Enabling and Developing Teaching Tools


This unit examines fair use in education and research, creating instructional materials and the use of film and video in a classroom. In addition, it includes an acknowledgement about MOOC production.

Fair Use in Education and Research

Fair use offers an extraordinarily important opportunity for faculty to make reasonable and limited uses of copyrighted materials. Clipping, cutting, pasting, uploading, posting, and many other activities that are common at the university may be copyright infringements or may be within fair use. When do you need to think about fair use? Some example situations:

• Uploading materials to CourseWorks or another server.
• Clipping and copying materials into innovative teaching tools.
• Posting materials for distance learning.
• Developing databases of copyrighted works for research.
• Sharing articles and other materials with colleagues.
• Developing digital libraries.
• Placing copies on library reserves.

A fair use analysis is necessary to determine if your use is a fair one. A full discussion of the four factors under fair use and the use of the Fair Use Checklist is found under the Copyright Basics Tab of this site.

Showing Film and Other Media in the course of Teaching

Showing or “performing” a motion picture at the university can be important for teaching and other university activities, but the performance must be made in compliance with copyright law. One of the rights of the copyright owner in the film is the right to make a “public performance” of it. Therefore, the performance of a copyrighted film must be made only with permission from the copyright owner or consistent with one of the exceptions or limitations in the copyright law.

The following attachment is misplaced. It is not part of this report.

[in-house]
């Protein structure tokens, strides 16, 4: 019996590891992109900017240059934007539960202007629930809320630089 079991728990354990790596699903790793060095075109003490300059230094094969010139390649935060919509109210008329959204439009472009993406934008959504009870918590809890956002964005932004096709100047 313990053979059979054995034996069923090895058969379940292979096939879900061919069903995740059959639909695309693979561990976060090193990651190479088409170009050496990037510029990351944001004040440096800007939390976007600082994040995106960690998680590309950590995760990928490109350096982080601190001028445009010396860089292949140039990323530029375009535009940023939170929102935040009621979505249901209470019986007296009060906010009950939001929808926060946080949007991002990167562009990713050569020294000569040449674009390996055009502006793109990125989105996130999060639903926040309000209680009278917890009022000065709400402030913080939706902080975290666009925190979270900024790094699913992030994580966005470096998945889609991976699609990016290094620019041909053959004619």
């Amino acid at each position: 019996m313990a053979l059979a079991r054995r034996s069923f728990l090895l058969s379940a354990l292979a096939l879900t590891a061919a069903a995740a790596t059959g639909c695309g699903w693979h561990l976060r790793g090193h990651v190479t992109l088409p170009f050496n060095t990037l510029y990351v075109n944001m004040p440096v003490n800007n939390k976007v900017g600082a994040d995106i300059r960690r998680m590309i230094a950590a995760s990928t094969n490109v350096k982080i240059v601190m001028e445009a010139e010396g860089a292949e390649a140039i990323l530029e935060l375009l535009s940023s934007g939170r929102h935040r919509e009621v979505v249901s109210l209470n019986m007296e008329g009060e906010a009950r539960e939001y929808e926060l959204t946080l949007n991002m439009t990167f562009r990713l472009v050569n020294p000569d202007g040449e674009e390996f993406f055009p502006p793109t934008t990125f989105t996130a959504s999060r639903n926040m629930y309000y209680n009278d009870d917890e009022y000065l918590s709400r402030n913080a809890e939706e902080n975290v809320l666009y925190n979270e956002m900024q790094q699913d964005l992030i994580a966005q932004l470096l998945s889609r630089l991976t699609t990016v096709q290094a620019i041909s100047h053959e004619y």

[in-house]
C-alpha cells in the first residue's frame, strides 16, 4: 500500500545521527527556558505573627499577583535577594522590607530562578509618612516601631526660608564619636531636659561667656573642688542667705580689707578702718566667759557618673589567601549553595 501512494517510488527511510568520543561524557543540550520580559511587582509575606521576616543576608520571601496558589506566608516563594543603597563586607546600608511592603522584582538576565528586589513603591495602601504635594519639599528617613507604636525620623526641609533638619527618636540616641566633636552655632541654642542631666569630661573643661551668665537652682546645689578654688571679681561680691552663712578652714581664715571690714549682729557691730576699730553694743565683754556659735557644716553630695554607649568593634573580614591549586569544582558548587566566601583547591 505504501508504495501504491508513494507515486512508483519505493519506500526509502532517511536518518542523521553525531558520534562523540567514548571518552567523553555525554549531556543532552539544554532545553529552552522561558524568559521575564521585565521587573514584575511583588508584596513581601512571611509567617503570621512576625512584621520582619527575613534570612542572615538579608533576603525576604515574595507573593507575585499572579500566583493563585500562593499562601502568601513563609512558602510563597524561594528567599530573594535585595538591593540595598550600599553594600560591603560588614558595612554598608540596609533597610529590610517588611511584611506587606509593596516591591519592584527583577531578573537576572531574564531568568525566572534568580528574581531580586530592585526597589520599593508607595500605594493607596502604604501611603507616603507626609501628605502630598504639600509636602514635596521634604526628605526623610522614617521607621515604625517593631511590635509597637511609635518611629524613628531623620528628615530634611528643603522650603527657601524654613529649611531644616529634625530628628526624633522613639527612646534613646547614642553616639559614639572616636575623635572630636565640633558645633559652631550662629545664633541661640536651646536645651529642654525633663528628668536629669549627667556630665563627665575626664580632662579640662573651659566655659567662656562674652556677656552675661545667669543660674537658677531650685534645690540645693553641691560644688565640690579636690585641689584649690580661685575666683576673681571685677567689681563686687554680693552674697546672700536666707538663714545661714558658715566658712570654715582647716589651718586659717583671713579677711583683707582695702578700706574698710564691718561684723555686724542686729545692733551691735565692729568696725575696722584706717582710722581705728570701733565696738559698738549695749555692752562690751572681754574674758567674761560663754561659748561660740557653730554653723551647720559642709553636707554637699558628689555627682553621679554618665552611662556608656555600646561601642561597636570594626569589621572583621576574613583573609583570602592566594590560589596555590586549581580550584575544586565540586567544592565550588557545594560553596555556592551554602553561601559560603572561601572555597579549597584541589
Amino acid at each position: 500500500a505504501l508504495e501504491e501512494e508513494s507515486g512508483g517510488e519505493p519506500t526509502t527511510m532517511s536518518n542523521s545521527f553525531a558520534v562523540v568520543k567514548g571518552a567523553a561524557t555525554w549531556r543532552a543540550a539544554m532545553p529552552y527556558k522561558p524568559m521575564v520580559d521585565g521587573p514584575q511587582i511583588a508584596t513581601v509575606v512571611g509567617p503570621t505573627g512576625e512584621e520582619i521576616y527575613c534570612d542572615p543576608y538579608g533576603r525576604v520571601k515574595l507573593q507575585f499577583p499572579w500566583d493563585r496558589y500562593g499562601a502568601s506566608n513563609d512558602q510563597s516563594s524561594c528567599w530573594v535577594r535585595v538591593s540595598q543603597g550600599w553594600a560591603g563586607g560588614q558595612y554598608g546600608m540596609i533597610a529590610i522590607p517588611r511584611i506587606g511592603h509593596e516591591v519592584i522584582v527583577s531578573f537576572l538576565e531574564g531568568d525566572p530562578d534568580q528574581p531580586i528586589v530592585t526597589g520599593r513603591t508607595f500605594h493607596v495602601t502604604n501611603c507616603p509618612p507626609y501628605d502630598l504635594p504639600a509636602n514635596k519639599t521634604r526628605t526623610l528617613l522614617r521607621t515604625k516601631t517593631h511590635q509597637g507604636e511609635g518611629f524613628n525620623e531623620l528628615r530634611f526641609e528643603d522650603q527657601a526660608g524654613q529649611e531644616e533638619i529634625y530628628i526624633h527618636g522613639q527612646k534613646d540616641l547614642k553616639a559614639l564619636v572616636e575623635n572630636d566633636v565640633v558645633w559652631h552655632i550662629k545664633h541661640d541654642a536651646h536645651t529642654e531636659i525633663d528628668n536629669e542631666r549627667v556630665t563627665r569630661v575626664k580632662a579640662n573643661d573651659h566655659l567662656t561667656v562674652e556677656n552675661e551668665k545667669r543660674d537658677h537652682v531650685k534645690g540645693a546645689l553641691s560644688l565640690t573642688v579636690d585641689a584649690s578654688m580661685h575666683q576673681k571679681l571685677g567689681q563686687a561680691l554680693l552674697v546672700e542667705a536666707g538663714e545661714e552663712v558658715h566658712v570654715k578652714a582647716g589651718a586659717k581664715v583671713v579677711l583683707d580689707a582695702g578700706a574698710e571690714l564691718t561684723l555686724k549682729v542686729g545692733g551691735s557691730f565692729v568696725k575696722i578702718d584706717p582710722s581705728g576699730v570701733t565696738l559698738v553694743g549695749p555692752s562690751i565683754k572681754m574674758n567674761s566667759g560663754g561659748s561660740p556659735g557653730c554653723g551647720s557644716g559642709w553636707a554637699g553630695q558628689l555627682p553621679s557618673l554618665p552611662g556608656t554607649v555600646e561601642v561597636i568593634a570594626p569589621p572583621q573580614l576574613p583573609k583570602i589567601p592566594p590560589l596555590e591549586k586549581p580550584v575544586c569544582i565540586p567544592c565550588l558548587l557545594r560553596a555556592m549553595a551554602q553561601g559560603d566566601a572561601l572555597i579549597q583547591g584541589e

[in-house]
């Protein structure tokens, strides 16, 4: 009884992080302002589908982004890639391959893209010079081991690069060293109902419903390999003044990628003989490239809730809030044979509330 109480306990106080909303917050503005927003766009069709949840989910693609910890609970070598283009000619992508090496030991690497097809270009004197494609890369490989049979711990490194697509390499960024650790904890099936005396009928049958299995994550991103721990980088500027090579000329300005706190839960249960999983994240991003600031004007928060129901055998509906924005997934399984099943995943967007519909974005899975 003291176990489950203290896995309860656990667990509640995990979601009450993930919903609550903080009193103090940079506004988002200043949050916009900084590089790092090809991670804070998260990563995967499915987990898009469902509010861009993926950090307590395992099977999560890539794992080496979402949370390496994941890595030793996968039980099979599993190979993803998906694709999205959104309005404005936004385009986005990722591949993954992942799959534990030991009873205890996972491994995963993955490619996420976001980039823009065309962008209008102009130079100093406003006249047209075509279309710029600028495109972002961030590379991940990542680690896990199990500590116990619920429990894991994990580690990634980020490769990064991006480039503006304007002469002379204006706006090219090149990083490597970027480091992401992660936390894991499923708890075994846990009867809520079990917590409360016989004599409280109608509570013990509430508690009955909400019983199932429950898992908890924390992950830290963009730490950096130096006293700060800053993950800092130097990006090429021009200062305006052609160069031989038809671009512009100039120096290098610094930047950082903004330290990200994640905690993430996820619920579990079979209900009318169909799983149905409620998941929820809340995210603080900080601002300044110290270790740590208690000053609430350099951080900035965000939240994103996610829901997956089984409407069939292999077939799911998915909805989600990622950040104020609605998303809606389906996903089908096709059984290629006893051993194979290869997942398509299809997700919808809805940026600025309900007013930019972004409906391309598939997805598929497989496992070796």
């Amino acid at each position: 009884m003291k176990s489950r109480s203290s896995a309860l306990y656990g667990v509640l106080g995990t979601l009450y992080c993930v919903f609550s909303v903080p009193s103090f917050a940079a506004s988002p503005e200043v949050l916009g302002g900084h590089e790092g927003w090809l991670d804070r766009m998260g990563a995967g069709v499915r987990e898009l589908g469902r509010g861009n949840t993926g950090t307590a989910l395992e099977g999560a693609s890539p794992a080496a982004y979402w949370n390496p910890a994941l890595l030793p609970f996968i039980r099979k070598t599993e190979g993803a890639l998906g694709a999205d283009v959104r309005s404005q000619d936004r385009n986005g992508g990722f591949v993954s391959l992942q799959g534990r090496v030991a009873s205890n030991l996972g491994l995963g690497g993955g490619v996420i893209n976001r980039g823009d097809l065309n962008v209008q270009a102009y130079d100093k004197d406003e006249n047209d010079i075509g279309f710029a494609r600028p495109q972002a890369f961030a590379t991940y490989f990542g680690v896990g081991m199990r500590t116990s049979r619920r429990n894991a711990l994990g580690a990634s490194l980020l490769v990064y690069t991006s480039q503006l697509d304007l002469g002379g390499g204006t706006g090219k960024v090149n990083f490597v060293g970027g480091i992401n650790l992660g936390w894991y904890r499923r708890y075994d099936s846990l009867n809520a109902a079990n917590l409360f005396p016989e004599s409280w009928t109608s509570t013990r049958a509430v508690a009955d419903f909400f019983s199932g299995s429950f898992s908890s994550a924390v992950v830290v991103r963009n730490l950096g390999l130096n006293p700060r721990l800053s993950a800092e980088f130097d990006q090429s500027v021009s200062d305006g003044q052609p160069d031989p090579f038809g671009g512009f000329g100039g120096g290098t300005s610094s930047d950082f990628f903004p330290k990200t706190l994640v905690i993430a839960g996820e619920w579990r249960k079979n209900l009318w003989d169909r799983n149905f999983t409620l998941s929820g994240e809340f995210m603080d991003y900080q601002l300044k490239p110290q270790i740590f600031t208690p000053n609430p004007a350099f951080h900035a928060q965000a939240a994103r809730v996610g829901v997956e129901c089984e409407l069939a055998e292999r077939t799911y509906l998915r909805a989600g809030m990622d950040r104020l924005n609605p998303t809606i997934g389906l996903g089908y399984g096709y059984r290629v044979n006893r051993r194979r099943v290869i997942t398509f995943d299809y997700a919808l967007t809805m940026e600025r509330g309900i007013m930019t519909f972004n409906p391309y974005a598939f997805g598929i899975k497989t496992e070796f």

As outlined below, the law does provide many opportunities for showing films at the university, but one usually must begin with the following assumptions:

  • Most audiovisual works used at the university are in fact protected by copyright. Copyright protection lasts for many decades, and usually only some of the earliest motion pictures are in the public domain.
  • Many performances of copyrighted works are “public” and therefore may be a violation of the copyright owner’s rights. A performance can be “public” if it is at a place open to the public or at any place where a substantial number of persons outside of a normal circle of a family and its social acquaintances are gathered. As a result, a “public performance” can take place in a classroom, a dormitory lounge, or a campus theater or auditorium.

Nevertheless, copyright law includes several possibilities for properly showing copyrighted audiovisual works. [Note: This document is only about the “performance” of the work. Making a copy of all or part of the work must be addressed separately.]


Allowed: Performing a work privately, and not publicly

A performance may not be “public” if the place is closed to the public, and the audience is not a “substantial” number of persons. Therefore:

  • The smaller the viewing group, the less likely it will be a public performance.
  • Gathering a large group of friends or using a common room in a residence hall can make the performance “public."
  • Open invitations and announcements to the public can make a performance “public.”

Allowed: Performing a work in the course of teaching activities of a nonprofit educational institution

Copyright law includes a code section specifically permitting performances of works by nonprofit educational institutions. A performance may fit within the exception if:

  • The performance is in a classroom or similar location for instruction (Note: this exception applies only in the face-to-face setting and not to a broadcast, transmission, or online display).
  • The performance is part of a teaching activity, although it does not have to be part of a regular course. Therefore, an instructor may host a related discussion forum or arrange for a student or instructor to lead an educational program related to the film.